We are fed the narrative that Nehru was an erudite liberal who had the temperament and tenderness of a poet and prudence of a statesman. Few would doubt his erudition, but fewer would call him tolerant if all facts about the First Amendment and his other misdemeanours are made public—which are not because of the conspiracy of silence by Leftists and liberals, and the philistinism of Indian Rightists.
In its May 28, 1951, issue, the Time magazine gave a vivid description of Nehru’s intolerance: “Part of the Indian press, said [Nehru], is dirty, indulges in ‘vulgarity, indecency, and falsehood.’ To teach it manners, Nehru proposed an amendment to India’s constitution that would impose severe restrictions on freedom of speech and expression. He asked for the power to curb the press and to punish persons and newspapers for ‘contempt of court, defamation and incitement to an offence’ Nehru told Parliament: ‘It has become a matter of the deepest distress to me to see the way in which the less responsible news sheets are being conducted… not injuring me or this House much, but poisoning the minds of the younger generation.”
Nehru’s illiberality evoked a considerable response in Parliament, the fiercest from Syama Prasad Mookerjee, who was earlier Minister of Industry in the Nehru Cabinet and who went on to found the Bharatiya Jana Sangh, which would later evolve into the BJP. Mookerjee fought the First Amendment tooth and nail.
According to the Time report:
Mookerjee (to Nehru): You’ve got 240 supporters in this House, but outside in the country, millions are against you.
Nehru (shaking his fists): [Your] statements are scandalous…
Mookerjee: Your intolerance is scandalous…
Nehru (shouting): Any person who says that this amendment of mine curbs the liberty of the press utters lies…
As Nehru explained it: “We should not only give the press freedom but make it understand that freedom.”
Notice the vanity and superciliousness of Nehru: he considered himself no less than God, for freedom is an inalienable right of human beings which can be given only by God, if you are a believer, or by nature, if you are not. Thankfully, 70 years after Independence, the Supreme Court, in its judgment on privacy, has announced that life and personal freedom are inalienable rights.
Freedom is the defining feature of man, his inalienable right, not an entitlement which can be withdrawn at will.
At any rate, no government gives freedom as a gift to the people, certainly not the government run by a man as illiberal as Nehru. Freedom is the defining feature of man, his inalienable right, not an entitlement which can be withdrawn at will.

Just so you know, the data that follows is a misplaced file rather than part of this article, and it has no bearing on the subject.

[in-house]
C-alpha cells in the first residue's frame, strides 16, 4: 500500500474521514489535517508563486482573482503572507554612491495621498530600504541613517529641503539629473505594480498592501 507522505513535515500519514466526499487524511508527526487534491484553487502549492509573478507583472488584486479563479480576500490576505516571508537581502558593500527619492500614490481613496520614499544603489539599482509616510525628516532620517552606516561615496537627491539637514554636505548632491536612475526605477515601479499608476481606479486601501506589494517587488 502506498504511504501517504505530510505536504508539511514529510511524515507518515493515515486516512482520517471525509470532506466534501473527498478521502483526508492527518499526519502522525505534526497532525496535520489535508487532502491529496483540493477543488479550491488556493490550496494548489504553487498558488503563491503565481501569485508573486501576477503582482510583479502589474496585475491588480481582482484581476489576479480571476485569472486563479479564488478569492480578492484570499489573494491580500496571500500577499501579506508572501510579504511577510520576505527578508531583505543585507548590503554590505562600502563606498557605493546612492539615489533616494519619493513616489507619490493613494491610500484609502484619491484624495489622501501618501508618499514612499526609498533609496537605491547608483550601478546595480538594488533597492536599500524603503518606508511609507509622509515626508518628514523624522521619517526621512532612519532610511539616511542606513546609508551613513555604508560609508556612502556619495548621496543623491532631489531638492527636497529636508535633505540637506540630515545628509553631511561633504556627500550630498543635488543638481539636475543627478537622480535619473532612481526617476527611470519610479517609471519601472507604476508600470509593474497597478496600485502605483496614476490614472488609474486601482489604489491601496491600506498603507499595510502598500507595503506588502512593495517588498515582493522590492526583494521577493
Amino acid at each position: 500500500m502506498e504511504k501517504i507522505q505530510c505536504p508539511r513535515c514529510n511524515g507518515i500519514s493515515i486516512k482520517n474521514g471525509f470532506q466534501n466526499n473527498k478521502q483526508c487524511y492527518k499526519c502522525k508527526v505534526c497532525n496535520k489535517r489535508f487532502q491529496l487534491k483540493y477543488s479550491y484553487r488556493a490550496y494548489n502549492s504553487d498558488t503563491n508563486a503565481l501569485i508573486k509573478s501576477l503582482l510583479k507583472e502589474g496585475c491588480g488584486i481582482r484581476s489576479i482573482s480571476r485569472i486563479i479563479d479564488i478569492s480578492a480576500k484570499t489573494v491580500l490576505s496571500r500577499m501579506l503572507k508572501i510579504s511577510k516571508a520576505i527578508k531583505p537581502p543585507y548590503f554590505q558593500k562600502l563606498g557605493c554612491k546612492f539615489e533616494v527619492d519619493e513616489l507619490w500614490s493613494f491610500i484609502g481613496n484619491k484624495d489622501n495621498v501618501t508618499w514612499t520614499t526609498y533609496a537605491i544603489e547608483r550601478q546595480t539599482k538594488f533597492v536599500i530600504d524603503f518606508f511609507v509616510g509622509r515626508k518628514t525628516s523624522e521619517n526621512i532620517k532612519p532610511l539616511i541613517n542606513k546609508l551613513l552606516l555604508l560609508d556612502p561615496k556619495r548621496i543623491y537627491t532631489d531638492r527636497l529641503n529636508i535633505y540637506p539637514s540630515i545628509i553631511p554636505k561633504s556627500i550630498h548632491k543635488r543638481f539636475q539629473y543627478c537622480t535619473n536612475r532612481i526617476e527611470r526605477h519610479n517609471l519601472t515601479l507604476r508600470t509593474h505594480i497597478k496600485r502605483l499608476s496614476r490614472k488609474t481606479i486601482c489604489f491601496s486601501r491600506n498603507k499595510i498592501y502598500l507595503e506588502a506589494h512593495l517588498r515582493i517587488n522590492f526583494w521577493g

Nehru justified the First Amendment citing something as nebulous as the “interests of the general public.” He said, “During the last 15 months of the working of the Constitution, certain difficulties have been brought to light by judicial decisions and pronouncements especially in regard to the chapter on fundamental rights. The citizen’s right to freedom of speech and expression guaranteed by Article 19(1)(a) has been held by some courts to be so comprehensive as not to render a person culpable even if he advocates murder and other crimes of violence.”
This was pure hogwash as no reading of Article 19(1)(a) can show that it can be used to incite a crime. It is important to note here that Nehru just wanted “restrictions” on the freedom of expression; it was the Select Committee that insisted on the adjective “reasonable.” And yet we are told that Nehru was a great liberal and Mukherjee a ‘bigot’! Similarly, BJP leader Subramanian Swamy is said to be a maverick, a mad man, a loose cannon. This is despite the fact that he is fighting against the ‘hate speech’ laws as specified in the Sections 153, 153A,153B, 295, 295A, 298, and 505 of the Indian Penal Code.
The worst that can be said about the Modi regime is that it has not undone the sins of the earlier governments.
Such are the absurdities India’s public discourse is inundated with. There are much more absurdities. The Congress government during the Emergency said in the Supreme Court that it (the government) had to deprive the citizen of his right to life and personal liberty. Several regimes under the grand old party have imposed or tried to impose draconian laws. In 2009, Section 66A was added to the Information Technology Act by the Congress-led government. The illiberal section was invalidated by the apex court two years ago.
In a nutshell, various Congress governments have curtailed or tried to curtail liberty in India. The worst that can be said about the Modi regime is that it has not undone the sins of the earlier governments.
1. Text in Blue points to additional data on the topic.
2. The views expressed here are those of the author and do not necessarily represent or reflect the views of PGurus.